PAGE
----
NEW YORK (
has decided to go on the offensive.
After issuing the usual boilerplate statement about "vigorously" defending itself earlier Friday, the company has now come out with a
much longer, much more detailed press release
that directly addresses the
Securities and Exchange Commission
's decision to bring
against it alleging the company misled investors about subprime mortgage-backed securities it sold them.
"We are disappointed that the SEC would bring this action related to a single transaction in the face of an extensive record which establishes that the accusations are unfounded in law and fact," the statement begins.
Goldman then goes on to make what it calls four "critical" points that it believes are missing from the
The company's first point is that it lost money on the deal in question; a total of $75 million when the $15 million fee it received for setting up the CDO
collateralized debt obligation transation is subtracted. Goldman also contends that "extenstive disclosure" was provided to the two investors in the CDO, German bank IKB and ACA Capital Management.
"The risk associated with the securities was known to these investors, who were among the most sophisticated mortgage investors in the world," Goldman says. "These investors also understood that a synthetic CDO transaction necessarily included both a long and short side."
Goldman then takes issue with the SEC's contention that hedge fund Paulson & Co. unduly influenced the contents of the transactions to pick subprime mortgages that would likely go bad. It contends that ACA Capital, the largest investor in the CDO, picked the securities in the portfolio and that it had "an obligation and every incentive to select appropriate securities." Goldman says the involvement of Paulson came during the discussion phase of the securities selection process and was "entirely typical" of these kind of deals.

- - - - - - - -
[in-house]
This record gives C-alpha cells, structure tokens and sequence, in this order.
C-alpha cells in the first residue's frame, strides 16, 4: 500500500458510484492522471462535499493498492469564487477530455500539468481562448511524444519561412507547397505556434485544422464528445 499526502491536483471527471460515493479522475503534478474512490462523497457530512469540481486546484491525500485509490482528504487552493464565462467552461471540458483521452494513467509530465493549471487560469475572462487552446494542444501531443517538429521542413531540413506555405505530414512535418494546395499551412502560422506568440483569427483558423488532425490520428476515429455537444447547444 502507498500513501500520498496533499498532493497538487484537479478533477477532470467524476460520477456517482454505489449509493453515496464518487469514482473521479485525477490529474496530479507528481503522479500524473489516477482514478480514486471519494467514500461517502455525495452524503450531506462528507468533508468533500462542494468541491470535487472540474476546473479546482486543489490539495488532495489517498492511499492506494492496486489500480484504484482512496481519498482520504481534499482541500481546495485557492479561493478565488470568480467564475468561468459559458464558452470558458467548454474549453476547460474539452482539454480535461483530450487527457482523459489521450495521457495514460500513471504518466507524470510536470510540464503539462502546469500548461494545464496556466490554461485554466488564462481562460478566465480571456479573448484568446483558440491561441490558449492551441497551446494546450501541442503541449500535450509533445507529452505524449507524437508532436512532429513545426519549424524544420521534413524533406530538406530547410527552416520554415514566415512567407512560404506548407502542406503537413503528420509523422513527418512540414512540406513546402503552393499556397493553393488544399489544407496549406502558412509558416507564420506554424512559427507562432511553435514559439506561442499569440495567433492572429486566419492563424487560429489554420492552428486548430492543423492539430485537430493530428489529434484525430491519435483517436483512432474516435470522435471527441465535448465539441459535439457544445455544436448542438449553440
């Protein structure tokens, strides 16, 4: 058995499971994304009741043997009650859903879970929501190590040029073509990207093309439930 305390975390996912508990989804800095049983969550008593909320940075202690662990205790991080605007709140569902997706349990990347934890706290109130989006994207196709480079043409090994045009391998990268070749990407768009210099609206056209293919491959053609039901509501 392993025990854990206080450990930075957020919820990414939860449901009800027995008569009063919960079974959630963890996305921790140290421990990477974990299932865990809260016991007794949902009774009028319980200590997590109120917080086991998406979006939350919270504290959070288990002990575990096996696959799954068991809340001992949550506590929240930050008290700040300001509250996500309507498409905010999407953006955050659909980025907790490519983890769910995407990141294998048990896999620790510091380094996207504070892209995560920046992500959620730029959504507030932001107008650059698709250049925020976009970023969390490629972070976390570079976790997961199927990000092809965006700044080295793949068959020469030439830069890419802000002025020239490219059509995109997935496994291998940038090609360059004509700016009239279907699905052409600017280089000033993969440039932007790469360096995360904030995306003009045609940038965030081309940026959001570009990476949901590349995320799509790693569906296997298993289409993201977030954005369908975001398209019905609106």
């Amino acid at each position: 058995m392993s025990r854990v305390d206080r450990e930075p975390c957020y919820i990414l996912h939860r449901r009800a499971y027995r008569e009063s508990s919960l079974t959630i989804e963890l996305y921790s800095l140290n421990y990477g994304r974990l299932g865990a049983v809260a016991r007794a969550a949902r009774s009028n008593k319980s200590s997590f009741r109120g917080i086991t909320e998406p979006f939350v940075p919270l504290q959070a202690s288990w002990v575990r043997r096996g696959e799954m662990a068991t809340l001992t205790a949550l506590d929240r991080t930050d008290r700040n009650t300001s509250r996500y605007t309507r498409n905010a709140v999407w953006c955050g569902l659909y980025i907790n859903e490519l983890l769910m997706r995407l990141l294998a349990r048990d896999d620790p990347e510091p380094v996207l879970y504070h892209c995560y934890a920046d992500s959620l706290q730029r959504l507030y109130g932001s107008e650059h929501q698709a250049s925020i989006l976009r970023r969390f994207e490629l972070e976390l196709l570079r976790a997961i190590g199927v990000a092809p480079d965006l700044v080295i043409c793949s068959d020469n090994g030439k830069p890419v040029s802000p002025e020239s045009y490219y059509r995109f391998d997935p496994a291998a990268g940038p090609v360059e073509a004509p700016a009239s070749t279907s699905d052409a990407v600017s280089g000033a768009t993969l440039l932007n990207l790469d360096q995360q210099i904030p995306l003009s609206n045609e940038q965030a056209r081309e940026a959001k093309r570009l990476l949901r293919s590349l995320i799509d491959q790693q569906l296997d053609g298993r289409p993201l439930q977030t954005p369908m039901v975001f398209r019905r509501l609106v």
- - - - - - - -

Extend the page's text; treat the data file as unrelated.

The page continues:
And finally, the company states that it never represented to ACA Capital that Paulson would be a long investor in relation to the CDO transaction, saying: "As normal business practice, market makers do not disclose the identities of a buyer to a seller and vice versa."
Goldman closes the release on what will probably seems like the most telling point for long-time followers of the company, reiterating that the firm took a bath on the deal.
"The transaction was not created as a way for Goldman Sachs to short the subprime market," the firm says. "To the contrary, Goldman Sachs's substantial long position in the transaction lost money for the firm."
Goldman shares finished Friday down 13% at $160.70, and sunk as low as $155.55 during the session. Volume reached almost 102 million, more than eight times the issue's trailing three-month daily average of 12.2 million.
Written by Michael Baron in New York